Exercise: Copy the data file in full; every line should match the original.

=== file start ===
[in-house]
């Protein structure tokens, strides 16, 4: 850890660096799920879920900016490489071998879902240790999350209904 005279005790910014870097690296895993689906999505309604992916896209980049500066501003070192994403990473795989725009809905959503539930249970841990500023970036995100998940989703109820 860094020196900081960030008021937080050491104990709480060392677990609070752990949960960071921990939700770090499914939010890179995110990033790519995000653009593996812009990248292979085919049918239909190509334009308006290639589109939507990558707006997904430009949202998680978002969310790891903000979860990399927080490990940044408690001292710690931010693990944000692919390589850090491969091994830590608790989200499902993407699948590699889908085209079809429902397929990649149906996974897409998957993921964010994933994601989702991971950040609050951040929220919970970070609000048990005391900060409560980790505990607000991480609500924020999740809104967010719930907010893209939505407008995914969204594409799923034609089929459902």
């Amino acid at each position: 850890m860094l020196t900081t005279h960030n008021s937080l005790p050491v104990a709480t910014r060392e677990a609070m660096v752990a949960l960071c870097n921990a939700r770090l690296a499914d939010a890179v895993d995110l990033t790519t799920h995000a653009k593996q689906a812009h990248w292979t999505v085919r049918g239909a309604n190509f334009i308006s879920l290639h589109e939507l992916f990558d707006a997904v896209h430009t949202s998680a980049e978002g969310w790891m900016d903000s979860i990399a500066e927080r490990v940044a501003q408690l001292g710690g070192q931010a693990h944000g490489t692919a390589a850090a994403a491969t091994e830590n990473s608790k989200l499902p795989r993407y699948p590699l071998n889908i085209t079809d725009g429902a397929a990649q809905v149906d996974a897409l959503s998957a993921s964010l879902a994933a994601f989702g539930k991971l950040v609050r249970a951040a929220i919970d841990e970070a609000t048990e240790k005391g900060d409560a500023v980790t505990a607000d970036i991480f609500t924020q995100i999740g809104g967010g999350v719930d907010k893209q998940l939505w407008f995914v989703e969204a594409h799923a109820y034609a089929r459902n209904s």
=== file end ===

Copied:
[in-house]
């Protein structure tokens, strides 16, 4: 850890660096799920879920900016490489071998879902240790999350209904 005279005790910014870097690296895993689906999505309604992916896209980049500066501003070192994403990473795989725009809905959503539930249970841990500023970036995100998940989703109820 860094020196900081960030008021937080050491104990709480060392677990609070752990949960960071921990939700770090499914939010890179995110990033790519995000653009593996812009990248292979085919049918239909190509334009308006290639589109939507990558707006997904430009949202998680978002969310790891903000979860990399927080490990940044408690001292710690931010693990944000692919390589850090491969091994830590608790989200499902993407699948590699889908085209079809429902397929990649149906996974897409998957993921964010994933994601989702991971950040609050951040929220919970970070609000048990005391900060409560980790505990607000991480609500924020999740809104967010719930907010893209939505407008995914969204594409799923034609089929459902």
């Amino acid at each position: 850890m860094l020196t900081t005279h960030n008021s937080l005790p050491v104990a709480t910014r060392e677990a609070m660096v752990a949960l960071c870097n921990a939700r770090l690296a499914d939010a890179v895993d995110l990033t790519t799920h995000a653009k593996q689906a812009h990248w292979t999505v085919r049918g239909a309604n190509f334009i308006s879920l290639h589109e939507l992916f990558d707006a997904v896209h430009t949202s998680a980049e978002g969310w790891m900016d903000s979860i990399a500066e927080r490990v940044a501003q408690l001292g710690g070192q931010a693990h944000g490489t692919a390589a850090a994403a491969t091994e830590n990473s608790k989200l499902p795989r993407y699948p590699l071998n889908i085209t079809d725009g429902a397929a990649q809905v149906d996974a897409l959503s998957a993921s964010l879902a994933a994601f989702g539930k991971l950040v609050r249970a951040a929220i919970d841990e970070a609000t048990e240790k005391g900060d409560a500023v980790t505990a607000d970036i991480f609500t924020q995100i999740g809104g967010g999350v719930d907010k893209q998940l939505w407008f995914v989703e969204a594409h799923a109820y034609a089929r459902n209904s």